triplo viso strano

gregorio, 8 y.o.

Participants: 6 children (6-8 years old)

Duration: 90 minutes

A theme that emerged at scintillae during children’s investigations and explorations of physical and digital materials regarding the theme of play and learning in the digital age was transformation.

In order to explore what transformations could be produced by linking analogical materials and digital tools and materials, and to what extent this new context could generate amazement, play and learning, we offered contexts that included digital devices (iPad with an application that created a kaleidoscope effect) and various unstructured materials (fabric, plastic, paper, fibers, etc…).

To introduce the experience, we discussed the theme of transformation with the children and posed the following questions:

what does “transformation” mean?

what can we transform?

what can be transformed?

The group of children had many ideas about what could be transformed or what transforms, especially linked to nature and natural processes.

a caterpillar that becomes a butterfly _susanna, 6.5 y.o

plants, from seeds to grass _carlotta, 8 y.o.

a chameleon that changes color _giulio, 8 y.o.

light transforms into a rainbow _carlotta, 8 y.o.

One of the children answered the question what is transformation? by stating

everything changes! _giulio, 8.y.o.

So we asked them to think of and create transformations together, by exploring and experimenting with the materials and the settings.

Gregorio was fascinated by the fragmentation and projection of his face onto some materials on the table, made possible by an iPad and an application with a kaleidoscope effect.

It’s like 1000 eyes!


gregorio, 8 y.o.

The wonder of seeing his face multiplied, fragmented and changed amused and intrigued him. He moved his face and body, turned the iPad around, changed his expression: opened his mouth, widened his eyes, stuck out his tongue. He  played freely in a way that could not have been foreseen.

His initial amazement soon turned into a personal investigation of his own face as it changed and the tool that allowed this to happen, interconnecting amazement, play and learning.

from digital to analog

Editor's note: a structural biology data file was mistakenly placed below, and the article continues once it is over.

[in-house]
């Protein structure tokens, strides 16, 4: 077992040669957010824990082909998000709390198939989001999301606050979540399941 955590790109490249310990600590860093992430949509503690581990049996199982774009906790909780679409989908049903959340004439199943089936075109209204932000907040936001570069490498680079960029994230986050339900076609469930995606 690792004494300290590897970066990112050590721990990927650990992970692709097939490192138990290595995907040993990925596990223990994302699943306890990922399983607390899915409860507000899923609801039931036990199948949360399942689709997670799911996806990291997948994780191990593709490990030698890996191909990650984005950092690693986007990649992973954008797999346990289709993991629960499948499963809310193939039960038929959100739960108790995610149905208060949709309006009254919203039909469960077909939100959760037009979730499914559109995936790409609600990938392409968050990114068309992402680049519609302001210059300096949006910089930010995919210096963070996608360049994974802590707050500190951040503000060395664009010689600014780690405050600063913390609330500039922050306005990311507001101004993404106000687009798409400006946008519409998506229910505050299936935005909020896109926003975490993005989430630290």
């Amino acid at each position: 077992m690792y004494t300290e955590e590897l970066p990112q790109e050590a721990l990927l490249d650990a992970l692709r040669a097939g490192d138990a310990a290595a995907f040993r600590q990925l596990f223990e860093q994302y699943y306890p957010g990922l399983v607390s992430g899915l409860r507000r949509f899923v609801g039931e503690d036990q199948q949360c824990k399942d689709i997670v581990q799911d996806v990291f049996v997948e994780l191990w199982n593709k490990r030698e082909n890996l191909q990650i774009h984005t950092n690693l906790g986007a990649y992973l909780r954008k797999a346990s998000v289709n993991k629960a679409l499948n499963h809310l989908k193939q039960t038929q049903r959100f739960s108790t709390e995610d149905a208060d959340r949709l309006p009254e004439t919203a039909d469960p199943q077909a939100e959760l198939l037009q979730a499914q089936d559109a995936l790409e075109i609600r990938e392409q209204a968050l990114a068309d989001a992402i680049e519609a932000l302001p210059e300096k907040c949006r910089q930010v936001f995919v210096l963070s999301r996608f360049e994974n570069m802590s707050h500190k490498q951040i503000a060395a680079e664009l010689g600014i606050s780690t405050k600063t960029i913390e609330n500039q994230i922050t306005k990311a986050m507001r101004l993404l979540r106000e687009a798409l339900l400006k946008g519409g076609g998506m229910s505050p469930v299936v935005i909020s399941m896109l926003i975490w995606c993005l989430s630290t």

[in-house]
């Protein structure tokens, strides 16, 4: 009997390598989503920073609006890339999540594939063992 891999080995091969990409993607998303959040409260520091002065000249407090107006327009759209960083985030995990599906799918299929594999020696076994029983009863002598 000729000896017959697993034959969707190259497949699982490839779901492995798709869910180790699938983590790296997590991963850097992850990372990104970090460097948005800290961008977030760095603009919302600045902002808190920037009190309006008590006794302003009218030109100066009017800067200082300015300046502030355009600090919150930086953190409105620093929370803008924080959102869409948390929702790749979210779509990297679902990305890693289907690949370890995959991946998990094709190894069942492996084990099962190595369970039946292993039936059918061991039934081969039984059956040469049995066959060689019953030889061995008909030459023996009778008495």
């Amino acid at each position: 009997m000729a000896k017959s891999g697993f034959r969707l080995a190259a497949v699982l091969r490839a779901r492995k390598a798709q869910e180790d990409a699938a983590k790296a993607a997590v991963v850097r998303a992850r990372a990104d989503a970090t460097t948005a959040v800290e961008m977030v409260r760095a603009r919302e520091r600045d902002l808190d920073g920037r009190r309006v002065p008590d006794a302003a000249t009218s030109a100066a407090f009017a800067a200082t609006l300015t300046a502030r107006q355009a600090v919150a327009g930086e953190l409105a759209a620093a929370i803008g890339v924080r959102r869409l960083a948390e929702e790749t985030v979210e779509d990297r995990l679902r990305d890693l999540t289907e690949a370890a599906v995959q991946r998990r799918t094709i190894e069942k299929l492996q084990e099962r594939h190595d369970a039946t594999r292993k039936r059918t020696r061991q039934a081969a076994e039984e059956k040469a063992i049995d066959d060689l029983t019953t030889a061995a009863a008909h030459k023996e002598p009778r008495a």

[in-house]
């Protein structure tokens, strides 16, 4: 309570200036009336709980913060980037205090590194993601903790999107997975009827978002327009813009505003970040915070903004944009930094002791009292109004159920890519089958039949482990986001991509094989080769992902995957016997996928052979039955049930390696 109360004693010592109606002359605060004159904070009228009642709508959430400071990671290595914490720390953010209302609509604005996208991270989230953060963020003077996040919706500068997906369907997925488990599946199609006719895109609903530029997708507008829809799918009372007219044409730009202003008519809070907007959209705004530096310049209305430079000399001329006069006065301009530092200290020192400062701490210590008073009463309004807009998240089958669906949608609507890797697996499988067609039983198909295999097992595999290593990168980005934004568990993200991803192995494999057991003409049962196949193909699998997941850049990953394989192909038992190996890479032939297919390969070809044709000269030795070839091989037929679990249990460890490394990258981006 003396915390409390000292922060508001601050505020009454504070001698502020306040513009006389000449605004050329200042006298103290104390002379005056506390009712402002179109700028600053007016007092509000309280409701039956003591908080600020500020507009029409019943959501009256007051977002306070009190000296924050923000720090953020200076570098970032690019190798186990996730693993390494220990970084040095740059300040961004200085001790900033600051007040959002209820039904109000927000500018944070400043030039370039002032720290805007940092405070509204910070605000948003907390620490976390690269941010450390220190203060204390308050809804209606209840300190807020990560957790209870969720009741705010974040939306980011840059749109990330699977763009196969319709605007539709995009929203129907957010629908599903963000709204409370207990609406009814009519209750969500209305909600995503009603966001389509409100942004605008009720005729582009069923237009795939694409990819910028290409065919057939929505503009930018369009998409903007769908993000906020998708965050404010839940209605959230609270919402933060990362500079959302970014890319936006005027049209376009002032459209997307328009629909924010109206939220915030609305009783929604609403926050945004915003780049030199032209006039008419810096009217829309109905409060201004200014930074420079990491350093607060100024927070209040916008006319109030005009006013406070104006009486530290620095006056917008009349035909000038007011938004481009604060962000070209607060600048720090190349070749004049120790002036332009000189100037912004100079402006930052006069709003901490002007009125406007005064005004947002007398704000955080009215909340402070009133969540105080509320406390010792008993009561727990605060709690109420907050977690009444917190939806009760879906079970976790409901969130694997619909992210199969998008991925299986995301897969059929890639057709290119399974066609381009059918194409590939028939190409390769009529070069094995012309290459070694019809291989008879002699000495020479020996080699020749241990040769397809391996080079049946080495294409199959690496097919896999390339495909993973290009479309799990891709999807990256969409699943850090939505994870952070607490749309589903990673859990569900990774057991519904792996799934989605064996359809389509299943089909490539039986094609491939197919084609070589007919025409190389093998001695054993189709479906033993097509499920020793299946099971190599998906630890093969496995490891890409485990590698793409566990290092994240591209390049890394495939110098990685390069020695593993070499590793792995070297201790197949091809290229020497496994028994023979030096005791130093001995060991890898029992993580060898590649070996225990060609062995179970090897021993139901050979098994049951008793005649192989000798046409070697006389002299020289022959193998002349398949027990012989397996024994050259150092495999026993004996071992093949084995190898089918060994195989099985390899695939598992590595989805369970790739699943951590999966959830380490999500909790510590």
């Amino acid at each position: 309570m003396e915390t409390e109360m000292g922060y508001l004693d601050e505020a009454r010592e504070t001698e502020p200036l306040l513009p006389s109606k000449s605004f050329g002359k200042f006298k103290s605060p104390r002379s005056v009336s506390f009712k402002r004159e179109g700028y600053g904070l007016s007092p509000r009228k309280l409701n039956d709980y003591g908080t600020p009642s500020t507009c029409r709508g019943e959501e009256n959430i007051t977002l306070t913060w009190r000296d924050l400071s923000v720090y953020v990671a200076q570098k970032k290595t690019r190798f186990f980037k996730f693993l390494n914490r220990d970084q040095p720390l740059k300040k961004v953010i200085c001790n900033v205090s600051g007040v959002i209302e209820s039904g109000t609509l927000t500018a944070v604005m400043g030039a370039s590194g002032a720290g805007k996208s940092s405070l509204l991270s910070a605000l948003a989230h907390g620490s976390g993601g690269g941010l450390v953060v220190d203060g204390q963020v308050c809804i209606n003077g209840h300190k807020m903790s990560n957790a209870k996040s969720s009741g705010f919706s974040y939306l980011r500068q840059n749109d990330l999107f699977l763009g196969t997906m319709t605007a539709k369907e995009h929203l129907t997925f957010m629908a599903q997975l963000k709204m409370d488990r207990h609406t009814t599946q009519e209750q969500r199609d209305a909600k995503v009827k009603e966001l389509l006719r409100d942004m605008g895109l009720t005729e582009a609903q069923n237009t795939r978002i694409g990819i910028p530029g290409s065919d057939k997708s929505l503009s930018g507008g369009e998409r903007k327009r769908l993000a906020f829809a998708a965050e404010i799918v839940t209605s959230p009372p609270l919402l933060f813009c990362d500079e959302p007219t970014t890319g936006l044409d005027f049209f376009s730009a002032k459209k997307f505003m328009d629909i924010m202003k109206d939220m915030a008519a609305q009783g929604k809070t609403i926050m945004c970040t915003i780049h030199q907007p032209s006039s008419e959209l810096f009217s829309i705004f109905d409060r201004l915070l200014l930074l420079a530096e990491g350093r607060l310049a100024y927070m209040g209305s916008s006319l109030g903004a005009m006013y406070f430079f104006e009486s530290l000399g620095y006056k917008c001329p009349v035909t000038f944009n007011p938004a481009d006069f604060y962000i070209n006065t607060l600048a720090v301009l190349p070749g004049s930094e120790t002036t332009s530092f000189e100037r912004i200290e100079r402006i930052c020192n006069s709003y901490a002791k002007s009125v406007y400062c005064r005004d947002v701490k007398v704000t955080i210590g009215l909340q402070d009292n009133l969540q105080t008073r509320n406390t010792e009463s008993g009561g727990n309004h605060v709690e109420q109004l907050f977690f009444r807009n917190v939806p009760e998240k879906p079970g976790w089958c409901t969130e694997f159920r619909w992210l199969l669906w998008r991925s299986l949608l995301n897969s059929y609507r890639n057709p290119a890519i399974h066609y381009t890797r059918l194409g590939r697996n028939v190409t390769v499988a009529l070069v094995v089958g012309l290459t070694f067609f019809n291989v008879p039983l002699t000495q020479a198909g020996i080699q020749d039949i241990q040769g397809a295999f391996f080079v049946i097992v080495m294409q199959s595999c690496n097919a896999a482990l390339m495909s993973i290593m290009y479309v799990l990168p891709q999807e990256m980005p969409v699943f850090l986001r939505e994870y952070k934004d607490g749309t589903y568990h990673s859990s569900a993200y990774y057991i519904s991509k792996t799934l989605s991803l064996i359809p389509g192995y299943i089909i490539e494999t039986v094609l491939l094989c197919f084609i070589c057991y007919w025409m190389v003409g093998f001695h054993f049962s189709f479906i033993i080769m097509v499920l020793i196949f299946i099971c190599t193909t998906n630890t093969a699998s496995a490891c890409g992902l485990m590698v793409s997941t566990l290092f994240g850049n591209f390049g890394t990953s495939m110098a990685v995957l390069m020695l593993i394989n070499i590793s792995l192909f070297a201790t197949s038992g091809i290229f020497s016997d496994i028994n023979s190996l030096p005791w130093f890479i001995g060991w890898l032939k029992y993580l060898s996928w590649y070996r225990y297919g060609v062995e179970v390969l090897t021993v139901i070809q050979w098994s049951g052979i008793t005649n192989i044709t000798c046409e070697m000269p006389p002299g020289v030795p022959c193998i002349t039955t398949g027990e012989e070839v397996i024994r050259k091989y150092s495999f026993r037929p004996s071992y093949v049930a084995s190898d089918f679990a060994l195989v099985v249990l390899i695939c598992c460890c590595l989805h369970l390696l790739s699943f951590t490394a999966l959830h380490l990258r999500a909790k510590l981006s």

His investigation led him to ask the atelierista for some small mirrors and other reflective materials. He started to recreate the kaleidoscope effect, which he had observed and experimented with in a digital dimension thanks to the iPad, but in an analogical way.

He took his time to experiment, observe and try out different angles and set-ups, and while he was working he commented out loud on his observations, theories and discoveries.

the mirrors divide my face!

…my eyes are here and my mouth is there!

gregorio, 8 y.o.

from one to two

Some of the other children noticed what Gregorio was doing. One of them, intrigued, approached Gregorio to find out more. Gregorio’s experiment also inspired Pietro, who decided to continue the exploration together with him.

wow! how did you do that?

I look different!

giulio, 8 y.o.

Solidarity between children in supporting each other in their different investigations promotes the circulation of their ideas and experiences among them.

from the small to the large group

Finally, each child had the opportunity to share and explain what they had discovered.

Gregorio, together with Giulio, presented his project and the uniqueness of the object he created: Triplo Viso Strano.

Thanks to this exchange of experiences, Gregorio discovered a new way to observe himself and the world around him. The transfer of knowledge among children, in small groups or all together, is, in the educational experience of Reggio Emilia, a quality that promotes learning in children and adults.

The new knowledge and questions that emerged (that afternoon with that group) will allow us to continue further research with other groups around this focus that had previously emerged: transformation.

This first investigation highlights the relationship between different spheres and disciplines that intertwine physical and scientific knowledge, in line with the cognitive processes of children.

it’s triplo viso strano!

there are 3 mirrors and you have to put your face on the middle one, and the others… it’s all strange and deformed, or else you can see some pieces!

gregorio, 8 y.o.